You laugh, but when my dad was diagnosed with liver cancer, he told the doctors and all of us that he didn't want to hear the details. He knew it was fatal but he didn't want to know how long he had. He didn't want to be told what to expect. He wanted his life to be on his terms, including what he did, how he felt, and when he died... not according to some self-fulfilling prophesy that a team of doctors handed to him. For the record (again no pun intended), it worked. A headache remained a headache, a stomach ache remained a stomach ache, a muscle spasm remained a muscle spasm - not a symptom that the end was near or an omen of terrible things to come.

Like my mom, he was adamant that I not come home when I couldn't. Instead, we talked on the phone several times a week and wrote long, rambling letters to one-another, much like the non-sequiturs that I blog about… and music. We talked a lot about music. As a professional Jazz pianist for more than fifty years he was fortunate enough to meet, watch, and jam with a lot of pretty relevant musicians. Plus, he just knew a lot about music.

Anyway, when I talked to my mom and mentioned that DB is playing in a band again, I was blown away by how much she knew about Blues. She’s a CPA with an MBA who was an Executive all of her life. This is a woman who admits that she voted for Nixon and may have actually missed the Sixties. Seriously. Upon hearing the shock in my voice, she said, “Honey, I spent almost as many nights watching your father play piano as he spent playing.”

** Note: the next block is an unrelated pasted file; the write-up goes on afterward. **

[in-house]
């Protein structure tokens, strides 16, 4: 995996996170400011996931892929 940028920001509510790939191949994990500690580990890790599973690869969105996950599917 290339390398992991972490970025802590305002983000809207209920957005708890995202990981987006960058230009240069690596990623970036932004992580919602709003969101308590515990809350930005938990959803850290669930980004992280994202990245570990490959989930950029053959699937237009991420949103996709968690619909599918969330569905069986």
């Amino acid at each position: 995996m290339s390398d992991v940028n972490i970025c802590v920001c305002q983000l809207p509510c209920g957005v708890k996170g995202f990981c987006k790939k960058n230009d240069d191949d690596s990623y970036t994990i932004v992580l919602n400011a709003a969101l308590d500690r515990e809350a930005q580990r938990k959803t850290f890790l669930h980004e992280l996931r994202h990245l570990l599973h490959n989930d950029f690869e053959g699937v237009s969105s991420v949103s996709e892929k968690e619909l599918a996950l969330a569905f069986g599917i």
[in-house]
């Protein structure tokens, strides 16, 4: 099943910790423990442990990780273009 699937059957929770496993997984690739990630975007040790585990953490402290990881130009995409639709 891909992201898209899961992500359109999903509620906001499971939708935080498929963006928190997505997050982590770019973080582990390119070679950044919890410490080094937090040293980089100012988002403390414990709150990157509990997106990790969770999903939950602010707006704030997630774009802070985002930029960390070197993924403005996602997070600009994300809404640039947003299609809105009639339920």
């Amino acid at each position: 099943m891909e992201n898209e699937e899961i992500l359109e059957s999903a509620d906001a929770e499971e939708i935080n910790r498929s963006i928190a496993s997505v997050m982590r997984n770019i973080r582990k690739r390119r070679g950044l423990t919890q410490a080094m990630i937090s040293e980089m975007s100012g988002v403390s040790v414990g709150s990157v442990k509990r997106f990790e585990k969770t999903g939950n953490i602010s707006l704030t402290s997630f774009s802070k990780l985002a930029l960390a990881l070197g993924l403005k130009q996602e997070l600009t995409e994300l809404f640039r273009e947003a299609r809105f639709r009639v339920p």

You know, I simply never thought about it.

At any rate, given that she dropped a bomb on me, I felt obligated to share my day with her, including the fact that during lunch, my straight, hot friend admitted that he stripped his way through college. Yes. Really. And that’s when I told my WASP mother that I’d missed my calling. I should have been a DJ at a male strip club, because – honestly – if the movie Magic Mike has taught us anything, it’s this... unlike men who prefer their strippers with no clothes or plot, women want their dancers to emote and I want to give that to them. I have no desire to see men pull-off their pants. I want to see them pull-off stripping to Total Eclipse of the Heart by Bonnie Tyler or Man in the Mirror by Michael Jackson. Think about it: